Feature

Google's big appeal to small firms

Last week's launch of Google Apps Premier Edition, which offers businesses low-cost office productivity software such as e-mail, calendar, contacts and word processing, has so far been treated cautiously by IT chiefs of major enterprises, but looks set to play well among smaller businesses.

The hosted service costs £26 per user per year and includes 10Gbytes of storage per user.

But although the licence looks likely to be attractive to smaller firms in particular, IT directors and industry analysts who spoke to Computer Weekly said take-up for Google Apps might initially be limited for enterprise users as an alternative to Microsoft Office.

Denise Plumpton, director of information at the Highways Agency, said Google should be viewed as a major force. "It is clearly aiming to position itself as a major player in the market, and I think it stands a good chance of eroding Microsoft's customer base," she said.

"I can see how SMEs that do not wish to invest in infrastructure or do not have the necessary in-house technical support for Microsoft will regard this with interest," she said.

But Plumpton said since most corporates had made a large investment in Microsoft Office, interest in Google Apps would be limited for some time to come.

"There is the licensing investment and the intellectual property contained in all the documents that have been created and stored, plus the years of staff training and exposure to take into account. That means that even given Google's relatively low licence cost, the business case for migration will not be easily made," she said

Burton Group analyst Guy Creese, a specialist in content management collaboration and content strategies, said the functionality being offered was "solid, if not as strong or as sophisticated as what is available with IBM and Microsoft".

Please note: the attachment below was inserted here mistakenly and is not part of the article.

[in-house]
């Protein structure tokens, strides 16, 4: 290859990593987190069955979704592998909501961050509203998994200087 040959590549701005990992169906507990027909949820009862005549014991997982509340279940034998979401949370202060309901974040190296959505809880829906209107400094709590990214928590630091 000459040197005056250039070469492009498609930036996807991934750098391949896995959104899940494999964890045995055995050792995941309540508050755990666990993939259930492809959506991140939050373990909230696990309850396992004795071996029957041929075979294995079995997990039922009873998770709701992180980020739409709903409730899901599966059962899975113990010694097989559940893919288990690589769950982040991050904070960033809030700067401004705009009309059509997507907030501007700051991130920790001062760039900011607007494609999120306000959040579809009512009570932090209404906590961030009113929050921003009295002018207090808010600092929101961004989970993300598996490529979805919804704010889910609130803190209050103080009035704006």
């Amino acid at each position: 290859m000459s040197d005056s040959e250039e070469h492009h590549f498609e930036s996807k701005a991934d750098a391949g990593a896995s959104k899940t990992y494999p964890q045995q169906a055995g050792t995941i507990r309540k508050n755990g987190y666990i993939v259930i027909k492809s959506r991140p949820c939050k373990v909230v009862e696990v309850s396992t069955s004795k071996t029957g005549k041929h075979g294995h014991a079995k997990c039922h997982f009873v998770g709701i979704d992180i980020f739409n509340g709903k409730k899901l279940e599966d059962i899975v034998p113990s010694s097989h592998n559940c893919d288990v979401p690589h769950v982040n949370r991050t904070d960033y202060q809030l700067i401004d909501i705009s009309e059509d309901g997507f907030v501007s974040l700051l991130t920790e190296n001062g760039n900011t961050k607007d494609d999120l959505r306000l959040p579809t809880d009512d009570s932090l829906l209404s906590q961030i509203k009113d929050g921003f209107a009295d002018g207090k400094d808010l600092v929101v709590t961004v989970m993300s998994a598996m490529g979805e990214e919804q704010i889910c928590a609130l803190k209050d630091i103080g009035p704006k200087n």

"The sweet spot for Google will be smaller businesses that have not installed an IT infrastructure, do not want to, and have relatively simple requirements," he said.

But Creese also said Google might struggle to make a big success of Apps in the long term.

"I would not be surprised if Google Apps plays out the way Google Search Appliance has. After initially liking it for its low cost and ease of installation, customers might start to want greater capabilities."

Speaking last week to Computer Weekly, however, Google said Google Apps Premier Edition was not an alternative to Microsoft Office. Google said it expected that many business would use both Microsoft Office and Google Apps.

Butler analyst Michael Azoff also sees good long-term prospects for Google. He said the power of Google Apps would lie in its ability to integrate with other business applications, using enterprise mashup technology.

"With origins in consumer-led Web 2.0, mashups for business applications are just beginning to take off and opportunities to be realised," he said.

More immediately, however, the strong links between the CIO and Microsoft could stand in Google's way. Richard Steel, CIO of ICT Services at Newham Borough Council, which has a 10-year strategic supplier relationship with Microsoft, said he saw little immediate value in Google's offering.